Dear Annie: I rarely felt heard by my outgoing husband, who talked for hours with others. We have been married for 54 years.
Several years ago, we attended a business seminar on communication between the sexes. The biggest insight we gained from it is that men and women listen very differently. If a man has his mind on something, he will not “hear” someone else’s comments. So you have to get his attention before you say something. A woman’s brain is able to follow several conversations while working on a project at the same time. It is the way our brains differ. There are scientific studies on this.
My husband and I became much better at communicating with each other after this seminar.
— Finally Heard
Dear Finally Heard: Congrats to you and your husband for taking a step in the healthy direction to improve your listening skills. What a gift you’ve given yourselves and each other! I don’t know about the scientific basis for the claim that men and women listen differently, but if it helps you live a happier life, then I’m all for it.
Dear Annie: As someone who wears hearing aids, I think “Are You Listening’s” husband’s hearing loss is more of a factor than she realizes. She may have a soft or higher-pitched voice that is much harder for most of us with hearing loss to hear clearly. So her husband may be able to hear and understand his friends much better than he can hear and understand her.
Her story about her husband not hearing her in the car also makes his hearing loss a likely culprit. A car is one of the most difficult hearing environments for those of us with hearing loss. Unfortunately, even my high-tech Bluetooth hearing aids don’t always make it possible for me to hear clearly in noisy environments. Hearing aids are not like glasses. They help, but they don’t restore normal hearing.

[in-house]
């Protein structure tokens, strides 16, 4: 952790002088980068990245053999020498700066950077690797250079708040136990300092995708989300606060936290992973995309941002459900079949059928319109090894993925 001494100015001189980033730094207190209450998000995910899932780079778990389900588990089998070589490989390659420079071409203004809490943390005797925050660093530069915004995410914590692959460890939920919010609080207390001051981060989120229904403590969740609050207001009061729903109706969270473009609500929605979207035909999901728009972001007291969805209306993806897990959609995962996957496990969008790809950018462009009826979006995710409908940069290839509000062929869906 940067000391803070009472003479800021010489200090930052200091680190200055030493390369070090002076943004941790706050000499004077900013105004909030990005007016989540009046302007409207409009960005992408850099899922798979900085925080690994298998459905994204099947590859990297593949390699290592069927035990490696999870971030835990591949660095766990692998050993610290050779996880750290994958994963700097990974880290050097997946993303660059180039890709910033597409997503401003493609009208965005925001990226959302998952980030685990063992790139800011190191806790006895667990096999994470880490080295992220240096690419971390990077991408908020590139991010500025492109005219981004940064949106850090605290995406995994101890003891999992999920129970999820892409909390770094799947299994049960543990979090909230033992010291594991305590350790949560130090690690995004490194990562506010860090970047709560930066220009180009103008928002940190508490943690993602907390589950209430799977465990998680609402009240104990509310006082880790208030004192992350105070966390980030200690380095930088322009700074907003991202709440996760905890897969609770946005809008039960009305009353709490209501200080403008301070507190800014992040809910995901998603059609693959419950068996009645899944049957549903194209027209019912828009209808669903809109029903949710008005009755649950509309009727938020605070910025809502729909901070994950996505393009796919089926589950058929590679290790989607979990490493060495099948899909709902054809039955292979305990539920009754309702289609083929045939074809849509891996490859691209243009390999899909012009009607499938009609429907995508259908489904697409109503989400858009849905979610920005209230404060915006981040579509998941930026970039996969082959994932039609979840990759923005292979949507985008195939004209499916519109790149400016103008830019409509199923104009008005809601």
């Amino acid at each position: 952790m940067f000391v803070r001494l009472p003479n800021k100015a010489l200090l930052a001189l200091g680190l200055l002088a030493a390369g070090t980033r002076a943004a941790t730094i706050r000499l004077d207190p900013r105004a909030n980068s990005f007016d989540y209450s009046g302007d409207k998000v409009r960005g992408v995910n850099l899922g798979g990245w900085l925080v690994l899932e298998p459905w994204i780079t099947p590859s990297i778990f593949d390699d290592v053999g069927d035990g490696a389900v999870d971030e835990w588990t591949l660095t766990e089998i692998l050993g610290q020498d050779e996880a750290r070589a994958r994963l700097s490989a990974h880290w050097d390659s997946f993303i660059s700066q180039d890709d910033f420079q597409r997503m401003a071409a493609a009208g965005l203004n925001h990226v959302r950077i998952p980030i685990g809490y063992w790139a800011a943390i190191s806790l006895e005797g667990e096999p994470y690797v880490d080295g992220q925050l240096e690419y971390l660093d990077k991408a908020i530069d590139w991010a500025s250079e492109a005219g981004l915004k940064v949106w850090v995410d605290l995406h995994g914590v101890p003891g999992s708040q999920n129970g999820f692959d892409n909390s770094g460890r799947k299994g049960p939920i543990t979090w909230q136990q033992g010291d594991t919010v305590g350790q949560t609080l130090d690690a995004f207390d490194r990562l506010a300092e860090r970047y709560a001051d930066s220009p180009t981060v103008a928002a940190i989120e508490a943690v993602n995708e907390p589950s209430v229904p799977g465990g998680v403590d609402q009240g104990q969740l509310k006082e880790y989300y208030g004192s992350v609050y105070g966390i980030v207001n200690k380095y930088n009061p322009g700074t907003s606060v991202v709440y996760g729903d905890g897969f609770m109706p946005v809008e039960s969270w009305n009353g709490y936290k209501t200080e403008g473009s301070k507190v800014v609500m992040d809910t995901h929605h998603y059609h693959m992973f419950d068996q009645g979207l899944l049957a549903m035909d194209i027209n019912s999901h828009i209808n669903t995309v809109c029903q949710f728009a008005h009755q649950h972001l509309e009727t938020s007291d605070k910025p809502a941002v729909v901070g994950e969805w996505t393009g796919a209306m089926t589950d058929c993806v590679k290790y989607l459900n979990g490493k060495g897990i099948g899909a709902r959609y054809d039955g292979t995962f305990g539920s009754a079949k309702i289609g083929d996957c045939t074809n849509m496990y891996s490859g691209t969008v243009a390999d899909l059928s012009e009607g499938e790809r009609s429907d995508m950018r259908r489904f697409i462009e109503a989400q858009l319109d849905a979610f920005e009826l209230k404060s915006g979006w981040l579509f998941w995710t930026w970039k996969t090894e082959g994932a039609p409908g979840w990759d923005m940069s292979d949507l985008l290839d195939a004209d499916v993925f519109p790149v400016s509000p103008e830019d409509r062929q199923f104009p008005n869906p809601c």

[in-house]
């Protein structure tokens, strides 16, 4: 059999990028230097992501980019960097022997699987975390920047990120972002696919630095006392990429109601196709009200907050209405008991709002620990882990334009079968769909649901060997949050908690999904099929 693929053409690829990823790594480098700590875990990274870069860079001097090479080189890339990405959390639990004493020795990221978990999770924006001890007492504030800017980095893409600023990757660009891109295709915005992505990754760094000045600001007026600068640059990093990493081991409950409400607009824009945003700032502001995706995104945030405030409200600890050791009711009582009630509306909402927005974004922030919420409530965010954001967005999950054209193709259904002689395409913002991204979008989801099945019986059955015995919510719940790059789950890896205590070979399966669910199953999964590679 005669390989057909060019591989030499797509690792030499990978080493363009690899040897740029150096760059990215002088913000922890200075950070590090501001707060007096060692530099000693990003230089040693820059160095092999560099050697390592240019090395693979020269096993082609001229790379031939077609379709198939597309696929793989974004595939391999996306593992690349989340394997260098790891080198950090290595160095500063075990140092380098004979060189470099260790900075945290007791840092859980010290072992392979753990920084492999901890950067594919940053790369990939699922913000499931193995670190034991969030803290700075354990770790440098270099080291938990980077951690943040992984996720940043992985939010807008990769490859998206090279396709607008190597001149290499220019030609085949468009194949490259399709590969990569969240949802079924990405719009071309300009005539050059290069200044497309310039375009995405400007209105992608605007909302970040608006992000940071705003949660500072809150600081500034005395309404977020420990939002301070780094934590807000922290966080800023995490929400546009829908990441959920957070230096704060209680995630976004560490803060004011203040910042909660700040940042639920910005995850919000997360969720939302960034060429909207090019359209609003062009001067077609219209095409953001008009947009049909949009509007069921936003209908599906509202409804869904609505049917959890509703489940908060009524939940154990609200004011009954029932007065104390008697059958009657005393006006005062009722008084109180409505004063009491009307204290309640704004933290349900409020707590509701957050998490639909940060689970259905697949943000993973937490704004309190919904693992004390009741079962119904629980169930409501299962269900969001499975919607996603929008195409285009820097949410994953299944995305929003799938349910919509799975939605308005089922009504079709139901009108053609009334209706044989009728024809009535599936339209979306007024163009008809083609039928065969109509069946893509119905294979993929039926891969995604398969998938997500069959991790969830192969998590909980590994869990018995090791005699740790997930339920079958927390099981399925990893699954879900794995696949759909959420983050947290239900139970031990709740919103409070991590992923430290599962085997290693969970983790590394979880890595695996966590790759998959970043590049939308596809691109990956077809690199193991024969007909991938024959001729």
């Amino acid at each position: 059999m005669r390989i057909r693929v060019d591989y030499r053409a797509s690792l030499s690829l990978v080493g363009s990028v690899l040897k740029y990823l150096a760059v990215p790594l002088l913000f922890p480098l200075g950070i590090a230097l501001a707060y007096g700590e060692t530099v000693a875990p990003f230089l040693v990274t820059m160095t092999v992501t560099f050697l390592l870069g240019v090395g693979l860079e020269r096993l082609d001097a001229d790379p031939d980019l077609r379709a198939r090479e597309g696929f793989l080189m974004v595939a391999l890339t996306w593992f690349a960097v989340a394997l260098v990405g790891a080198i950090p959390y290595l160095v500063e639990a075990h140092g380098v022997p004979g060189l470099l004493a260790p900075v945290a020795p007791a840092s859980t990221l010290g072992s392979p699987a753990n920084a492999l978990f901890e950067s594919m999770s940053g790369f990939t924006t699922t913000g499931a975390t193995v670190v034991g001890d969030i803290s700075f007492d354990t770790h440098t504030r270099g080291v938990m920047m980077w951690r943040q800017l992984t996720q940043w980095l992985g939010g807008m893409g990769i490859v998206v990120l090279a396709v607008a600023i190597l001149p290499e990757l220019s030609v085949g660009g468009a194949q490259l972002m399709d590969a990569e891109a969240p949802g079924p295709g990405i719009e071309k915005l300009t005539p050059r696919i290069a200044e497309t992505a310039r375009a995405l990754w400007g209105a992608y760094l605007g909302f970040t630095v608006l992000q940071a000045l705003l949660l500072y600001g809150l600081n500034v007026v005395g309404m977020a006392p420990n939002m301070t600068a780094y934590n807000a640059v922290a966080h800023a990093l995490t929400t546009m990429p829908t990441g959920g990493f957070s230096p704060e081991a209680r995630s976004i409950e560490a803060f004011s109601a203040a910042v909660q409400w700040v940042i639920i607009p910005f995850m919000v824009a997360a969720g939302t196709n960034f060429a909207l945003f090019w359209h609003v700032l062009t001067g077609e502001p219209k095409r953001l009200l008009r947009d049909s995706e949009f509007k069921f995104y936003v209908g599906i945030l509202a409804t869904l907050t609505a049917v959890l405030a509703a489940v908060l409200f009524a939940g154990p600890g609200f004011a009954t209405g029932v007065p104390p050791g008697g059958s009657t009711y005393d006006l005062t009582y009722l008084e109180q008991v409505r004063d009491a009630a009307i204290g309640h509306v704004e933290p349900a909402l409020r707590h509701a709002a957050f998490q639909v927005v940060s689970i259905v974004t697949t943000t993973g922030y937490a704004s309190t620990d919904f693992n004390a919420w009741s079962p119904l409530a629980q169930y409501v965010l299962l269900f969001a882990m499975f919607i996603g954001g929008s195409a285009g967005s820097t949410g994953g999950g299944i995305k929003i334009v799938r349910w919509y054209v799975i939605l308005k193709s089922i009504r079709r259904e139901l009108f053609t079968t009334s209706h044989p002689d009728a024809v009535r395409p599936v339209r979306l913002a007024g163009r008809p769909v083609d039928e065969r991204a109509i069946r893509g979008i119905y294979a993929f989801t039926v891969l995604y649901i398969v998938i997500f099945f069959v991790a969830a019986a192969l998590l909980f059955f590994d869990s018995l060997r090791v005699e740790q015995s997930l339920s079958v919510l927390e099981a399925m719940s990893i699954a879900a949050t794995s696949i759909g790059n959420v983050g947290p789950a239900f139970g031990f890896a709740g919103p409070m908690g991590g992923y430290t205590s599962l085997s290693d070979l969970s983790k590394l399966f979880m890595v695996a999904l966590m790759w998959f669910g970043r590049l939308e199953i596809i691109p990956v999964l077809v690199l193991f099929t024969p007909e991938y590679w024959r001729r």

I’m afraid it’s also very common for those of us with hearing loss to bluff when we don’t hear people and try to guess what they said. It works better with casual conversations than with a spouse, who’s around so much they catch on!
I have a friend whose wife has a very soft voice, and she also has poor communication habits such as talking to him with her back turned or from another room, and she doesn’t make sure she has his attention before she speaks. So he has conversations he understands with my husband and me much more easily than with his wife.
“Are You Listening” should make sure her husband wears his hearing aids all the time. They don’t work as well if you wear them infrequently. Your brain has to learn how to interpret the sounds. Her husband may not have had his hearing aids adjusted recently, or he may need new ones.
There are also other hearing assistive technologies, such as a Bluetooth remote microphone, which is very helpful in noisy environments such as the car or a restaurant. Her husband should ask his audiologist whether his hearing aids have a microphone accessory available or he can use a Roger microphone with them.
Hearing loss is often mistaken for other problems, including dementia. Please start with a hearing test. Make sure that the hearing aids are properly programmed and the husband knows how to use them. He may need some rehab to help his brain adapt to hearing aids if he hasn’t been wearing them very often. HearingLoss.org has helpful information.
— Concerned With Hearing Loss
Dear Concerned With Hearing Loss: I think you’re on to something! Thank you for all the tips on how hearing aids can improve people’s lives.
Annie Lane, a graduate of New York Law School and New York University, writes this column for Creators Syndicate. Email questions to firstname.lastname@example.org.